Vapor Retarders in North Carolina
In the May Q&A, a reader from North Carolina questions whether a polyethylene vapor retarder is required on the interior side of an insulated wall. The North Carolina 2006 Residential Building Code, Section R318.1, requires moisture vapor retarders in only five of the state’s 100 counties: Alleghany, Avery, Mitchell, Watauga, and Yancey. These five counties are in climate zone 2 — mountain elevations that are prone to colder temperatures.
Dan Tingen Chairman, N.C. Building Code Council Raleigh, N.C.
Cost of Custom Work
I appreciated Gary Katz’s article on the curved coffered ceiling (3/08) and would like a little more background about the job. How large was the ceiling? How many man-hours did the project require, and what was the material cost? What would be the cost to the client of a project like that? Also, was that beautiful resulting finish stained or painted to look like wood?
Dave Coyne Home & Hearth Remodeling and Restoration West Springfield, Mass. Author Gary Katz responds: While it’s not fair to compare actual labor prices from one part of the country to another, man-hours and a material estimate should give a good clue as to what the project would cost in your region. The room was about 14 by 20 feet, which means a flat ceiling would have been about 280 square feet, while the barrel area was a little over 300 square feet. I’ve never actually found a square-footage formula that works for coffered ceilings, even flat ones. Every one is different — the number and size of the beams, the size of the crown, the wood species and finish, and so on — so I bid every one by the room, using cost data from previous jobs as a starting point. In this case, three carpenters spent one-and-a-half weeks installing the trim. The material cost was approximately $6,000. All of the curved crown was flexible trim. The painter who follows behind us is an artist at “staining” resin-based trim to match wood. We don’t ever include painting in our prices, so I can’t tell you the cost — though I know he’s not cheap!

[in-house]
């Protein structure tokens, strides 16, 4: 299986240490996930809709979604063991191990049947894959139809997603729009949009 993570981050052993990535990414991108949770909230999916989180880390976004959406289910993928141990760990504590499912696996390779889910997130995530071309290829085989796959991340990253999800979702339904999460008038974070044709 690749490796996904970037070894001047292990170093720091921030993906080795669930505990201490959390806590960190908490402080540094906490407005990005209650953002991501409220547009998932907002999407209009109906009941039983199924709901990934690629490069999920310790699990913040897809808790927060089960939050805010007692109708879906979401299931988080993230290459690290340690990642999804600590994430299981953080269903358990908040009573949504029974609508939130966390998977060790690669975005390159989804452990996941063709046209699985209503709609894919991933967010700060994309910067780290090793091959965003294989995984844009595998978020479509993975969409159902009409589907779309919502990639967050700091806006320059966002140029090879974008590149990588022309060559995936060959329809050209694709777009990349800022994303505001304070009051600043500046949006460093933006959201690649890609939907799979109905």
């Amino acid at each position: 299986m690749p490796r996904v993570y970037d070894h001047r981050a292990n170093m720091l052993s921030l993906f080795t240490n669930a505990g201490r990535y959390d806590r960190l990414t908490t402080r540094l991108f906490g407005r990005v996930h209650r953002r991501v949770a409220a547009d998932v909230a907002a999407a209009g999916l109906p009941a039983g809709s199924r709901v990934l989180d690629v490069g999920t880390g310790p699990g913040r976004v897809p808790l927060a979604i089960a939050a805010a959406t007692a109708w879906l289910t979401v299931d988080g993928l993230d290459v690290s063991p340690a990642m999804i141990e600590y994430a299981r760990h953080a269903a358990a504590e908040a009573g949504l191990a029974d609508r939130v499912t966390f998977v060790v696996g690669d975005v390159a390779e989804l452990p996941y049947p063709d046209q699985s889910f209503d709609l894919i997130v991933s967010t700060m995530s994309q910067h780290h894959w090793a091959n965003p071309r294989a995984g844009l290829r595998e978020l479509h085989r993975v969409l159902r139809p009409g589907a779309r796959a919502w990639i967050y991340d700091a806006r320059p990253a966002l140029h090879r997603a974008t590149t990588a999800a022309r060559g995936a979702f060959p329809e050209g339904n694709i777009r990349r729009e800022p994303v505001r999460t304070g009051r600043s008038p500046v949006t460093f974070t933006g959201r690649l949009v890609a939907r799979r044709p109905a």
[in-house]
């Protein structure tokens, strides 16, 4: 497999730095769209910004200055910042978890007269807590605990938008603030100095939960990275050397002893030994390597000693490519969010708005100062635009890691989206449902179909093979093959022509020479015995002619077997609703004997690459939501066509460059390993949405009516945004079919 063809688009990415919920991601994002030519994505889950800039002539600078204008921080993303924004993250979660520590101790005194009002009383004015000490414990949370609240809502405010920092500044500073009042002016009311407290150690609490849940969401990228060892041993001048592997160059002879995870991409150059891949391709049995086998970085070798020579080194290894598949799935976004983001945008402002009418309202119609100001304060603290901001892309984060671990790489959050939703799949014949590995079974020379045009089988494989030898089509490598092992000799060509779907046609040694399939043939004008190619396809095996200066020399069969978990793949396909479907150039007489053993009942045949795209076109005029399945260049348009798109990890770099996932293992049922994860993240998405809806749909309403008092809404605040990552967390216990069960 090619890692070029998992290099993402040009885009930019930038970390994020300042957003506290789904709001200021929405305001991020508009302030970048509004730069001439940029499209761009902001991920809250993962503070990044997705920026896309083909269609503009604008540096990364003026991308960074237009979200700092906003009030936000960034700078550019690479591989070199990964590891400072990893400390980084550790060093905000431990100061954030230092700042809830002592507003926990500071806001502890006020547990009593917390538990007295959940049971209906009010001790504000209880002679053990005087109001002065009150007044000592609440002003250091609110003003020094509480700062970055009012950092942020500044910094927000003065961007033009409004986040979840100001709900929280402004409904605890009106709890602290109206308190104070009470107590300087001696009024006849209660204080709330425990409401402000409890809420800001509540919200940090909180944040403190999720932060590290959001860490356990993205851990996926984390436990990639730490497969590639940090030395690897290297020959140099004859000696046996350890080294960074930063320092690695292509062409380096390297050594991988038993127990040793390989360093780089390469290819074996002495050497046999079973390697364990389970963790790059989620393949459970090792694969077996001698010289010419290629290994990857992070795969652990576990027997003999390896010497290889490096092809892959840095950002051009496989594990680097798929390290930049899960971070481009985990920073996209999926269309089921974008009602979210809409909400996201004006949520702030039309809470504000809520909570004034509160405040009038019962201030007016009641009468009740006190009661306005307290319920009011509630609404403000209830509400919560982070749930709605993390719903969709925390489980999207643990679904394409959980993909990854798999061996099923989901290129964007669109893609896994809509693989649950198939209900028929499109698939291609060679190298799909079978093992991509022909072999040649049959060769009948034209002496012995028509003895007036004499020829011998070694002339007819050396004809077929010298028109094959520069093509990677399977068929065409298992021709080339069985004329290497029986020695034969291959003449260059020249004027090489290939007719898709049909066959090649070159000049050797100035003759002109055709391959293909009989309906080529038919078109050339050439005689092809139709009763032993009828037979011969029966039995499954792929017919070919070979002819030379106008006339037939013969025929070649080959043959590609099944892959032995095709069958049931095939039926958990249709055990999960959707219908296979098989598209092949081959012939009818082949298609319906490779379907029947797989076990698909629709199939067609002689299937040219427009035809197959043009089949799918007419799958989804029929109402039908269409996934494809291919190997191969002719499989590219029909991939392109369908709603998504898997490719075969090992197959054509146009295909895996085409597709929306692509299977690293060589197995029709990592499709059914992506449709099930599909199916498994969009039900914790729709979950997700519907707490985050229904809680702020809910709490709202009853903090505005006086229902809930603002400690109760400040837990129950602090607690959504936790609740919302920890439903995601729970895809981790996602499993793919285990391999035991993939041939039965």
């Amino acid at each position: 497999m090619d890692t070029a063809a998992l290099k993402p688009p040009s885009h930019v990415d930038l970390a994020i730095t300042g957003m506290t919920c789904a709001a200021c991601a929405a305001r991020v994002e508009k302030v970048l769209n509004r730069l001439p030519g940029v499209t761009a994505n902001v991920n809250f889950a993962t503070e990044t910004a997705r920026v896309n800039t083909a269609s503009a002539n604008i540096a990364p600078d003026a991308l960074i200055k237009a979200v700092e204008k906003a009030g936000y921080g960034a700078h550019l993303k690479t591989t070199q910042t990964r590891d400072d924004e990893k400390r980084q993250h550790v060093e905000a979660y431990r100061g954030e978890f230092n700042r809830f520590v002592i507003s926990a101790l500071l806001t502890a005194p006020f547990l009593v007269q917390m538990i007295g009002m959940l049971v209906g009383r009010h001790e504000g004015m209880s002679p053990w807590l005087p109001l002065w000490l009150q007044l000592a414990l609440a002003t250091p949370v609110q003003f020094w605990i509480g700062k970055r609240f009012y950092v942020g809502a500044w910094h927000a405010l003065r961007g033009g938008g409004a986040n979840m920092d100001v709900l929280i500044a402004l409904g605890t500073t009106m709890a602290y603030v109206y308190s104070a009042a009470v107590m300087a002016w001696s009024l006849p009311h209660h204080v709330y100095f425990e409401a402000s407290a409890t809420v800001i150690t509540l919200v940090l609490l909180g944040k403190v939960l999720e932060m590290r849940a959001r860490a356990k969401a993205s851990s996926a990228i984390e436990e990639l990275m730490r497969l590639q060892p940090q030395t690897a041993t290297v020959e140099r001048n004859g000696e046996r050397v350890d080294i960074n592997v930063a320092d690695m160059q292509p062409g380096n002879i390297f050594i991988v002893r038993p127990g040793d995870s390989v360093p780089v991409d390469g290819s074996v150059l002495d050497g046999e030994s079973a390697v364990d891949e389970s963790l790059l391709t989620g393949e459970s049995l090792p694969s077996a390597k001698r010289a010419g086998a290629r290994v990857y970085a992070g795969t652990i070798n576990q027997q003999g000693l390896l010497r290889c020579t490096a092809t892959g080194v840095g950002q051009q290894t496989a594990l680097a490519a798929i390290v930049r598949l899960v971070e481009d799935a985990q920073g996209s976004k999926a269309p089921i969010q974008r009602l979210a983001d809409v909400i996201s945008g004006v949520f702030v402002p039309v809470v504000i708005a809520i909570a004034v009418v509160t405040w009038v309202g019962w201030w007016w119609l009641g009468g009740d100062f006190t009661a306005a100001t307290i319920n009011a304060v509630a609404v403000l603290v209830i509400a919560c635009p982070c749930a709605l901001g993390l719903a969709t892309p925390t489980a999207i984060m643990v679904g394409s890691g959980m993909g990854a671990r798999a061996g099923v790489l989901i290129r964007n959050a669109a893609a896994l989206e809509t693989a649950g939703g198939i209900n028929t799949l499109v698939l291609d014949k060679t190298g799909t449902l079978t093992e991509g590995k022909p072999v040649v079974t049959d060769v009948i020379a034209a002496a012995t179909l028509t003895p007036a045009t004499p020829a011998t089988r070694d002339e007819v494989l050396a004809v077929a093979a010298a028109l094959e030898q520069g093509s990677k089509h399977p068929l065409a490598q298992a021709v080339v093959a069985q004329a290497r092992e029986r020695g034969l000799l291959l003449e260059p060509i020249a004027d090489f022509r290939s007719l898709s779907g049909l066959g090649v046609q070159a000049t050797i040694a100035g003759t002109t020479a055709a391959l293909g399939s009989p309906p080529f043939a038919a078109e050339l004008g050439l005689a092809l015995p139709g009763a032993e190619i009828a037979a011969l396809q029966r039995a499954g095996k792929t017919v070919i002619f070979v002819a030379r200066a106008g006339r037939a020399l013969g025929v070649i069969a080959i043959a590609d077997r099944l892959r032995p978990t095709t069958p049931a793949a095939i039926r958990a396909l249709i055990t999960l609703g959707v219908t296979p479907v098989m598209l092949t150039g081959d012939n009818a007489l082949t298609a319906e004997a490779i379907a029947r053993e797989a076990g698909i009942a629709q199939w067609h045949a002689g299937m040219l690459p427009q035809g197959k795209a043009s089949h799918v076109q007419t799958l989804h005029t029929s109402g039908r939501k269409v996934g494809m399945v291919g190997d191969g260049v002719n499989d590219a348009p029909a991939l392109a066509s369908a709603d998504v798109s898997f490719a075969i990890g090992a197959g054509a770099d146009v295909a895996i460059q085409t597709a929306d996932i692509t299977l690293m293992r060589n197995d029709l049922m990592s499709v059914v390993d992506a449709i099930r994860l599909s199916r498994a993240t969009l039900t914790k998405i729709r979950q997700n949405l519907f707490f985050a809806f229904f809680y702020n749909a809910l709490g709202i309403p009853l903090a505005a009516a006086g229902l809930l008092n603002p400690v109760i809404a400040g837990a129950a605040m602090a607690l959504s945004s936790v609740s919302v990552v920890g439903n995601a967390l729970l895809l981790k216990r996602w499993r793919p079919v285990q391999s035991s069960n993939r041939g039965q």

Is Hiring Illegals Like Stealing?
Steve Ryan’s “solution” to the problem of undocumented workers (Letters, 5/08) is ludicrous. According to Mr. Ryan, so-called honest businesspersons should be allowed to continue with illegal business practices as long as they tell the proper governing authority about it. That would be like allowing a thief to keep stealing as long as he tells the police, who would let him to keep stealing until they found a solution to the problem of theft.
Mr. Ryan also implies that Arizona and Tennessee are putting American companies out of business. After witnessing the struggles of honest businesses competing in a deceitful and profit-mad construction marketplace, I believe Arizona and Tennessee are putting the right “American” companies out of business.
Steve Ryan should run for president; his letter (5/08) is dead on. Why our government has not implemented something along these lines I have no idea. He is also correct in his characterization of the struggles of small businesses. Here in Massachusetts we hire immigrant workers, and without them all of us would be having a hard time. These people want to work, but they also want to return home some day. Steve’s idea — bringing them aboveboard with a special Social Security number — is perfect. Good job, Steve. You get my vote.
John Hobby Franklin, Mass.